Nobel prize-winning ethologist Konrad Lorenz once wrote: “A greylag goose that has lost its partner shows all the symptoms identified as common among grieving human children … the eyes sink deep into their sockets, and the individual has an overall drooping experience, literally letting the head hang….” Killing geese breaks up families and friendships.
But it is not just the science behind goose emotions that is ignored when cities kill their geese; it is also a departure from basic biology to expect lethal solutions to work.
As shown by the current resurgence of migratory bird populations in the parks around Denver, killing geese to sanitize a park isn’t a one-time event. It will have to be an annual blood bath because it’s simply a “feel good” immediate solution to a “problem” that won’t go away.
It’s well known that there are humane and non-lethal ways to come to terms with the presence of the geese including planting different grasses that do not attract them and using models, sounds and other deterrents such as fake birds of prey to persuade them to go elsewhere.
Some people get upset when hazing and other forms of interference are used, and while we would prefer letting nature take its course absent human interference, the reality of the situation is that the killing will continue if something “less harmful” isn’t done.
It’s also not widely known that Colorado towns, cities and counties do not have to work with Wildlife Services, who are well known for killing millions upon millions of other animals annually in the name of coexistence.
If Denver wants to spend hundreds of thousands of dollars to solve a goose problem, might we imagine investing in feces removal technology or labor, as opposed to ineffective and ruthless killing?
The gathering at DU is a public service to stimulate passionate and cordial discussions among people who care about the plight of geese and other animals with whom we must share time and space in a wide variety of communities.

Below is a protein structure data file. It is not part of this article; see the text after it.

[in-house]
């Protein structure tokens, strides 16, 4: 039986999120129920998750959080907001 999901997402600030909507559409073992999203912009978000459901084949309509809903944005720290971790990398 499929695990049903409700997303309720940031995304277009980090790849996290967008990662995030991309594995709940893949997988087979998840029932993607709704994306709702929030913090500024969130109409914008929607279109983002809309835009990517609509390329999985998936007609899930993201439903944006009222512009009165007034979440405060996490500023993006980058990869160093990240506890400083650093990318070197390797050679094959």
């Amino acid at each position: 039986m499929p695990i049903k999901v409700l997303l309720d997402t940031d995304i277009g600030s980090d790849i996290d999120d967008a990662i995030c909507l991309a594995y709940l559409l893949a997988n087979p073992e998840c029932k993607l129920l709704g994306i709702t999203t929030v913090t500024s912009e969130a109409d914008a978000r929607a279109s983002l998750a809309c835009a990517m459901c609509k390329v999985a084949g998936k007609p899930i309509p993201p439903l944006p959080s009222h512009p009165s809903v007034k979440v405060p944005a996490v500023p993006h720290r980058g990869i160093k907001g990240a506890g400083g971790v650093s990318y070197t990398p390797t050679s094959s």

Peaceful coexistence is the decent way forward. It’s essential to have open and transparent discussions, rather than deception and obfuscation, and for people who are concerned to contact local media and voice their opinions.
As the late Gretchen Wyler once remarked, “Cruelty can’t stand the spotlight.” Denver’s lethal approach has attracted national attention and condemnation.
Compassionate conservation tells us “First, do no harm” and the life of every single individual matters, in this case each and every goose. And, because of being alive, each goose has inherent or intrinsic value for who they are rather than for what they can do for us.
It’s high time to get killing off the menu of options for dealing with other animals who are forced to live among us because we’ve stolen their preferred habitats.
As a rule, we support non-lethal wildlife management practices. If that requires thinking outside the box on the part of decision-makers, so be it. We need a robust dialogue about options that don’t require killing to solve human-wildlife conflicts.
It’s not only so-called animal rights advocates who favor mutual respect and coexistence; it’s the decent thing to do. When we treat other animals with kindness, compassion, respect, and decency, we, too, benefit. It’s a win-win for all.
ATTEND: Geese & People: Protection & Policy will be held from 6-8:30 p.m. on Jan. 29. Craig Hall, University of Denver, 2148 S. High Street, Denver.
Marc Bekoff, professor emeritus of Ecology, and Evolutionary Biology, University of Colorado, Boulder; Justin Marceau, Brooks Institute Faculty Research Scholar and Professor of Law, University of Denver Sturm College of Law; Marlon Reis, First Gentleman of Colorado; and Philip Tedeschi, Executive Director of the Institute for Human-Animal Connection (IHAC).